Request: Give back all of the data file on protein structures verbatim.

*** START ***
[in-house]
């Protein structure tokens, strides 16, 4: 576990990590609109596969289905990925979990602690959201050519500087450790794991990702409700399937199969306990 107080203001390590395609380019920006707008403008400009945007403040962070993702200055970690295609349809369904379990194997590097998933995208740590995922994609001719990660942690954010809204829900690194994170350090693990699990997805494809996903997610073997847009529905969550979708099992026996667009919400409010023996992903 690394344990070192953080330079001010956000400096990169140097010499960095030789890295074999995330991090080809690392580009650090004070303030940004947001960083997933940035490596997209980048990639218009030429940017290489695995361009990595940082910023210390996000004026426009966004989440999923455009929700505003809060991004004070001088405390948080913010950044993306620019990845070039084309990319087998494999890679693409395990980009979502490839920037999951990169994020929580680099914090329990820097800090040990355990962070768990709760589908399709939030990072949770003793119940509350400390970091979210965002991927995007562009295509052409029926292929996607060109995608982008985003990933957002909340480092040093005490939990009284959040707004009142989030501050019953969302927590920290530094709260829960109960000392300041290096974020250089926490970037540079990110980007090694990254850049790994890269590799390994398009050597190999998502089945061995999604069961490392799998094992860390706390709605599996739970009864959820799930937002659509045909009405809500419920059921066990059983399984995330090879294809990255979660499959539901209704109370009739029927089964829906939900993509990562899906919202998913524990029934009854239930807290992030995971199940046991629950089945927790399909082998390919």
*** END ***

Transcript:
[in-house]
């Protein structure tokens, strides 16, 4: 576990990590609109596969289905990925979990602690959201050519500087450790794991990702409700399937199969306990 107080203001390590395609380019920006707008403008400009945007403040962070993702200055970690295609349809369904379990194997590097998933995208740590995922994609001719990660942690954010809204829900690194994170350090693990699990997805494809996903997610073997847009529905969550979708099992026996667009919400409010023996992903 690394344990070192953080330079001010956000400096990169140097010499960095030789890295074999995330991090080809690392580009650090004070303030940004947001960083997933940035490596997209980048990639218009030429940017290489695995361009990595940082910023210390996000004026426009966004989440999923455009929700505003809060991004004070001088405390948080913010950044993306620019990845070039084309990319087998494999890679693409395990980009979502490839920037999951990169994020929580680099914090329990820097800090040990355990962070768990709760589908399709939030990072949770003793119940509350400390970091979210965002991927995007562009295509052409029926292929996607060109995608982008985003990933957002909340480092040093005490939990009284959040707004009142989030501050019953969302927590920290530094709260829960109960000392300041290096974020250089926490970037540079990110980007090694990254850049790994890269590799390994398009050597190999998502089945061995999604069961490392799998094992860390706390709605599996739970009864959820799930937002659509045909009405809500419920059921066990059983399984995330090879294809990255979660499959539901209704109370009739029927089964829906939900993509990562899906919202998913524990029934009854239930807290992030995971199940046991629950089945927790399909082998390919």